In my last blog I talked about using a sketch to identifying a suspect. We can see, in the Artus Bandit robbery case, how a reliable sketch can be used to identify a suspect. I’d like to share more video clips with you about the symbiotic nature between the detective and the patrol officers on the street as they go about utilizing the cognitive sketch. Over the years I‘ve had people criticize the sketches they’ve seen in the media, and many of these critics have asked me to comment on the sketch. I tell them that I’m more concerned about how the artist gathered their information for the sketch than the portrait quality displayed. I feel strongly that the integrity of the interview for the cognitive sketch (CS) is crucial to the successful implementation for the investigation. As retired detective Sgt. Overstreet says, “the sketches are the most important investigative tool for the department,” and when your lead detective understands the philosophy behind your interview technique, he/she will accept the limitations of the sketch and employ it with more confidence. This presumption is reinforced each time an identification is made and the sketch bares a remarkable resemblance to the suspect. The use of a cognitive sketch in a “whodunit” case is highly effective when applied under the best practices.
I was fortunate to work with an agency that had years of implementing sketches into the investigative process. Investigations that involved an unknown suspect were often on the verge of being solved anytime we had a reliable eyewitness. My experience in being a part of this investigative process has been priceless and it brings me great satisfaction in knowing I’m helping a victim find justice. When I mentor a sketch artist in my program I offer them and the agency some valuable insight into how to integrate the cognitive sketch into their investigative procedures. The Artus Bandit case exemplifies the value and respect the detective and patrol officer has in utilizing the sketch for identification.
There is no more important role than the lead detective on a “whodunit” case. The detective must decide early on whether their case will benefit from a cognitive sketch. The decision, to create the sketch, can be made within hours when they learn they have not identified a suspect and they have a reliable eyewitness. I have counseled many detectives on understanding the need to vet the eyewitness with the following question: if you saw the suspect again would you recognize him? Locating the best eyewitness can enhance the investigation, and making sure that your eyewitness is cooperative, rested, and able to articulate the features for the sketch interview is very important. Sgt. Overstreet says in his interview, “send your best witness.” Sometimes it may not be the victim, it may be a witness that happened to be in the area. The detective should also understand the sketch interview technique so they have a better understanding of their cognitive sketch evidence. I have always welcomed detectives to sit in on my sketch interviews to help them understand my methodology. Once the detectives observe my sketch interview they can inform future eyewitnesses about the process with greater confidence.
In my opinion, the patrol officer has always been a constant variable in whether they can locate or identify the suspect. I remember patrolling the streets, as a uniformed officer, and I never made an identification after viewing a sketch. I have always been amazed with the comments I hear from patrol officers when they speak to me about what they saw in the sketch. In the Artus Bandit case, Officer Ashe was able to make the connection even though the suspect had dark hair. Both officers, Ashe and Grogan, spoke about their perception of the suspect and how they saw similarities in the sketch. They used the sketch as a checklist together with the details about Sgt. Overstreet’s BOL to convince them they had the right guy. Their experience in making the identification in this case reinforced their belief in the use of the sketch for future investigations.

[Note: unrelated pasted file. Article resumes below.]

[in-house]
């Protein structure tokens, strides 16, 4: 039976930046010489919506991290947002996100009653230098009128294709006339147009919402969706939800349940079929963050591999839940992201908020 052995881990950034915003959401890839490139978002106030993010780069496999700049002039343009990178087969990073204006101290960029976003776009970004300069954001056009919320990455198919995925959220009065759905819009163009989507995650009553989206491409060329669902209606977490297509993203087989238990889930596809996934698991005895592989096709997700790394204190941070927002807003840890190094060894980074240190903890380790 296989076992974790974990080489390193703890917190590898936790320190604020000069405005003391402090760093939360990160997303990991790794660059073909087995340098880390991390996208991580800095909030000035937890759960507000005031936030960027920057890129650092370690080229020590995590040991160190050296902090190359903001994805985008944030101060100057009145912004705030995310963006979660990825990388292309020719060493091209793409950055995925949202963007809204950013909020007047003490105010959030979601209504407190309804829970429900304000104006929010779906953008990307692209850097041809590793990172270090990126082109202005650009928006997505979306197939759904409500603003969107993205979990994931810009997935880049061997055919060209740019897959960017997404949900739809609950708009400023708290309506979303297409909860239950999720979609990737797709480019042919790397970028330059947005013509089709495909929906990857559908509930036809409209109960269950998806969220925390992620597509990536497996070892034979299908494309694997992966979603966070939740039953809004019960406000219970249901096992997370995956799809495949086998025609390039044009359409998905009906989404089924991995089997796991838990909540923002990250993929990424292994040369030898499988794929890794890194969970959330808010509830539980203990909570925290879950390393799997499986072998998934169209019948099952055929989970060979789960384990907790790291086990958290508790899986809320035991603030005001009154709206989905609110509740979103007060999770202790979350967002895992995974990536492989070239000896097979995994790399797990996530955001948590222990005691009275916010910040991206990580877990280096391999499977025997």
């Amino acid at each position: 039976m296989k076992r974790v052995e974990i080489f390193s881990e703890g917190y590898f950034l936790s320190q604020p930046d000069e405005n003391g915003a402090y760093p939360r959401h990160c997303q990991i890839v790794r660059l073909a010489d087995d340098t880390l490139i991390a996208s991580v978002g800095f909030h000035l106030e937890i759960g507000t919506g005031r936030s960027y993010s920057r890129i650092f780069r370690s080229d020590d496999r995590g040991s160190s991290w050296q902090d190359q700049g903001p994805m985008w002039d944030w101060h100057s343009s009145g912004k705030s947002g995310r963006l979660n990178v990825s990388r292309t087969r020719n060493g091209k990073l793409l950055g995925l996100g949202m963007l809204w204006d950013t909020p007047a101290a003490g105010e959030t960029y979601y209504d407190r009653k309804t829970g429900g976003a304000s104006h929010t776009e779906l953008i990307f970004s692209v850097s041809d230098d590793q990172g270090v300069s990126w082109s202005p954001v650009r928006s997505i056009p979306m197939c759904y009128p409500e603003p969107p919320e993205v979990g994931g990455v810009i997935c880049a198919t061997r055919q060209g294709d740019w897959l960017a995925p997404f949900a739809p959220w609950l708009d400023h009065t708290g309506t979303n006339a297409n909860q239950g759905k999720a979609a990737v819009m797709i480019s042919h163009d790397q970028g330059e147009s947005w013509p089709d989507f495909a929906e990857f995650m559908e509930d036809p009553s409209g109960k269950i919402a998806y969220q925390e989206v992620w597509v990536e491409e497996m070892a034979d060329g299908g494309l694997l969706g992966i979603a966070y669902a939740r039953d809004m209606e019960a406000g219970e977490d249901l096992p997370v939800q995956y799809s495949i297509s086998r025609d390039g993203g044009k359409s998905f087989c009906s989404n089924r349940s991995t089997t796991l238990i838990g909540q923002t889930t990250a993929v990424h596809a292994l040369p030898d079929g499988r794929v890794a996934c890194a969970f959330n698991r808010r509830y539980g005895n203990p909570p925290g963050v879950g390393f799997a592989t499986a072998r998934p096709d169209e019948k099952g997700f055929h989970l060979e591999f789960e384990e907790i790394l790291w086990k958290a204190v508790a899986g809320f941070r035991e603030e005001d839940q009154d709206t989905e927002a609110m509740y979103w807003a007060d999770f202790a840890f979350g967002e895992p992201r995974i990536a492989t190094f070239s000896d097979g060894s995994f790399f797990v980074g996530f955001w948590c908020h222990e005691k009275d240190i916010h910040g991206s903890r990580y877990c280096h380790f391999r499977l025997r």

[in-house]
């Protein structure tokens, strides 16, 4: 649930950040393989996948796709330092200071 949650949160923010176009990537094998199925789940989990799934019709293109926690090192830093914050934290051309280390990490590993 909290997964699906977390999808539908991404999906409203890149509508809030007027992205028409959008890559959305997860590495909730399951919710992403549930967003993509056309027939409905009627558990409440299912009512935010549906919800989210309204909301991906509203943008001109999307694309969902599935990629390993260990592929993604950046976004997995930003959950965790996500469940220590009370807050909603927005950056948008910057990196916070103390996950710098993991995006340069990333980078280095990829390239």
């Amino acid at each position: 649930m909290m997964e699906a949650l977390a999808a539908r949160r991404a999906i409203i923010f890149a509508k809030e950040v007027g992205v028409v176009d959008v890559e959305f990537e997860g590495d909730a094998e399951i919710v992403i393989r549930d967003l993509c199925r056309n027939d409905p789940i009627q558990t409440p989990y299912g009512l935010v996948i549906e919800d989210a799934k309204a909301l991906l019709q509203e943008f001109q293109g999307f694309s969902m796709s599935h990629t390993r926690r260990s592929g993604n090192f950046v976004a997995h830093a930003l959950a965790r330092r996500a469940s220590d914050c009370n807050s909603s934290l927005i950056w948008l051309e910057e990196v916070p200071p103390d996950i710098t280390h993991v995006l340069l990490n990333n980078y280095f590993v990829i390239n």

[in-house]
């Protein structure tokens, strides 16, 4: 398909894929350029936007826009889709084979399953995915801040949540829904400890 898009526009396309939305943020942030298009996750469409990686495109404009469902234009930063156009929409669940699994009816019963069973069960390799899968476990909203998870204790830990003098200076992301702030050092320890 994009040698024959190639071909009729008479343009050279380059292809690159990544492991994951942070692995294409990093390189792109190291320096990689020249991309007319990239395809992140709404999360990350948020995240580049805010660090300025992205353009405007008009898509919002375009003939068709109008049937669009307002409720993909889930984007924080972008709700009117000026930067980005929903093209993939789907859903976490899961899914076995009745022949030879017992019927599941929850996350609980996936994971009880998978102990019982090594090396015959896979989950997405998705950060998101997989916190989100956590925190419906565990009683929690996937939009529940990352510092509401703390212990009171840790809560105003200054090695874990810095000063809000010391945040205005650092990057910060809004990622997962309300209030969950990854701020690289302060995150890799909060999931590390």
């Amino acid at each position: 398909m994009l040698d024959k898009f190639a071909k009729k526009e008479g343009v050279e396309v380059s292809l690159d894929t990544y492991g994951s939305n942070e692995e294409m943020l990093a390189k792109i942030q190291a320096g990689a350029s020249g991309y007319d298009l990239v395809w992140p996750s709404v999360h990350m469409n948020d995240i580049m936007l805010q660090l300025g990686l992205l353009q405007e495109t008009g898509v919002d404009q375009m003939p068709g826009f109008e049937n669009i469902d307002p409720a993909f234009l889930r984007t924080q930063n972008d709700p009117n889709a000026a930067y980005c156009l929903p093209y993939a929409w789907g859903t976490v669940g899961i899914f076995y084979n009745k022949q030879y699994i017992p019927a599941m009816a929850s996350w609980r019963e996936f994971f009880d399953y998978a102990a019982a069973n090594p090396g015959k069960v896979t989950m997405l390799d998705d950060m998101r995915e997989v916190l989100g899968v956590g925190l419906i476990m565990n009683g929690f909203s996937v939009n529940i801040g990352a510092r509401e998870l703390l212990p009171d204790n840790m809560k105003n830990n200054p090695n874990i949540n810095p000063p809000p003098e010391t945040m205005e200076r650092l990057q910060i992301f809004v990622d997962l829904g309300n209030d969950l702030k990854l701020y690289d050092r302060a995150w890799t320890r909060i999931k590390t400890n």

Finally, the sketch artist needs to be a skilled portrait artist and an exceptional interviewer. She needs to be cognizant of the rules of evidence and mindful of the limitations of the eyewitness’ memory. She needs to be empathetic about the crime and methodical about her inquiry. Interviewing an eyewitness about the crime can be filled with tears or laced with uncomfortable silence. Through it all the sketch artist must find a way to glean the features of the suspect from the memory of the eyewitness. Each sketch artist must create a sketch that is reliable for the investigation and withstands scrutiny in the court of law. I always offer the detective my objective analysis of the sketch interview and produce a sketch that embodies the details from the memory of the eyewitness.
When you watch the video clips keep in mind the valuable resource the reliable sketch brings to the investigation.
My apologies to Det. Sgt. Overstreet (retired) for the audio mixing on his clips. I had an annoying sound in the background of the original videos and I had to manipulate the sound to keep his important information in tact---totally my fault. Once again thank you to Ofcrs. Ashe and Grogan for taking the time to speak to me about their experiences and for Sgt. Overstreet for sharing his thoughts about utilizing a sketch on a very important case.
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